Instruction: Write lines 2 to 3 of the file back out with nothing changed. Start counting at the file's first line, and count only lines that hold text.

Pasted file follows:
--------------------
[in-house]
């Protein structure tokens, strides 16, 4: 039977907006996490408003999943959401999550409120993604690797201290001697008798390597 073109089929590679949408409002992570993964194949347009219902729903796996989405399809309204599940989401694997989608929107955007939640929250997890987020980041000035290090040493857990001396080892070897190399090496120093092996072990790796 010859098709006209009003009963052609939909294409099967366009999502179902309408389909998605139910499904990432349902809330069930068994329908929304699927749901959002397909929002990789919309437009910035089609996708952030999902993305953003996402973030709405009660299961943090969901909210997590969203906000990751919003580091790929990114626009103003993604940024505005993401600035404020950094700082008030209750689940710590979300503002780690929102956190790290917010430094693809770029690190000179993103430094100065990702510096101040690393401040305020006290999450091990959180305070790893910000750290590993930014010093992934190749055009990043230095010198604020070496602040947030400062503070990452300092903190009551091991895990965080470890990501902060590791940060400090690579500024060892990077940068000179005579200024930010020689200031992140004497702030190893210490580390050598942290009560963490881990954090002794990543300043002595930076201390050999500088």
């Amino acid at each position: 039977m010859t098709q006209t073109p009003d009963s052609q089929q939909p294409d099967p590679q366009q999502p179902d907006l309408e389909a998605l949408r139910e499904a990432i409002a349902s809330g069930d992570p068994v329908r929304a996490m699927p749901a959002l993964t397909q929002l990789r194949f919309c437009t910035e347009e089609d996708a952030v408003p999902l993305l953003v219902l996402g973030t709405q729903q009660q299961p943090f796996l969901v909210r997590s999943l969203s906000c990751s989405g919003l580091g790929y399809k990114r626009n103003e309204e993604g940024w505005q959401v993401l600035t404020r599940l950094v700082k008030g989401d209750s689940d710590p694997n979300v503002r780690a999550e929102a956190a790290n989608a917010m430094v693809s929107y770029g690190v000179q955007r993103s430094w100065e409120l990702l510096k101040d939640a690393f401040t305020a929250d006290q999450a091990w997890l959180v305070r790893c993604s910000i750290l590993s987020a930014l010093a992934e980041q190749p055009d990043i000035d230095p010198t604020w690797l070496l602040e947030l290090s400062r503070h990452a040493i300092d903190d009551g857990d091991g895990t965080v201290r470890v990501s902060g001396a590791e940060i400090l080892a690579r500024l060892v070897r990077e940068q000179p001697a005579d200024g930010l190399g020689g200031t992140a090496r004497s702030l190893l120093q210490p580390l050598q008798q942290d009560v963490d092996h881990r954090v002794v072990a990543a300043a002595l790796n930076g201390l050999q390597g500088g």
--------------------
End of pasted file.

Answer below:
């Protein structure tokens, strides 16, 4: 039977907006996490408003999943959401999550409120993604690797201290001697008798390597 073109089929590679949408409002992570993964194949347009219902729903796996989405399809309204599940989401694997989608929107955007939640929250997890987020980041000035290090040493857990001396080892070897190399090496120093092996072990790796 010859098709006209009003009963052609939909294409099967366009999502179902309408389909998605139910499904990432349902809330069930068994329908929304699927749901959002397909929002990789919309437009910035089609996708952030999902993305953003996402973030709405009660299961943090969901909210997590969203906000990751919003580091790929990114626009103003993604940024505005993401600035404020950094700082008030209750689940710590979300503002780690929102956190790290917010430094693809770029690190000179993103430094100065990702510096101040690393401040305020006290999450091990959180305070790893910000750290590993930014010093992934190749055009990043230095010198604020070496602040947030400062503070990452300092903190009551091991895990965080470890990501902060590791940060400090690579500024060892990077940068000179005579200024930010020689200031992140004497702030190893210490580390050598942290009560963490881990954090002794990543300043002595930076201390050999500088």
């Amino acid at each position: 039977m010859t098709q006209t073109p009003d009963s052609q089929q939909p294409d099967p590679q366009q999502p179902d907006l309408e389909a998605l949408r139910e499904a990432i409002a349902s809330g069930d992570p068994v329908r929304a996490m699927p749901a959002l993964t397909q929002l990789r194949f919309c437009t910035e347009e089609d996708a952030v408003p999902l993305l953003v219902l996402g973030t709405q729903q009660q299961p943090f796996l969901v909210r997590s999943l969203s906000c990751s989405g919003l580091g790929y399809k990114r626009n103003e309204e993604g940024w505005q959401v993401l600035t404020r599940l950094v700082k008030g989401d209750s689940d710590p694997n979300v503002r780690a999550e929102a956190a790290n989608a917010m430094v693809s929107y770029g690190v000179q955007r993103s430094w100065e409120l990702l510096k101040d939640a690393f401040t305020a929250d006290q999450a091990w997890l959180v305070r790893c993604s910000i750290l590993s987020a930014l010093a992934e980041q190749p055009d990043i000035d230095p010198t604020w690797l070496l602040e947030l290090s400062r503070h990452a040493i300092d903190d009551g857990d091991g895990t965080v201290r470890v990501s902060g001396a590791e940060i400090l080892a690579r500024l060892v070897r990077e940068q000179p001697a005579d200024g930010l190399g020689g200031t992140a090496r004497s702030l190893l120093q210490p580390l050598q008798q942290d009560v963490d092996h881990r954090v002794v072990a990543a300043a002595l790796n930076g201390l050999q390597g500088g």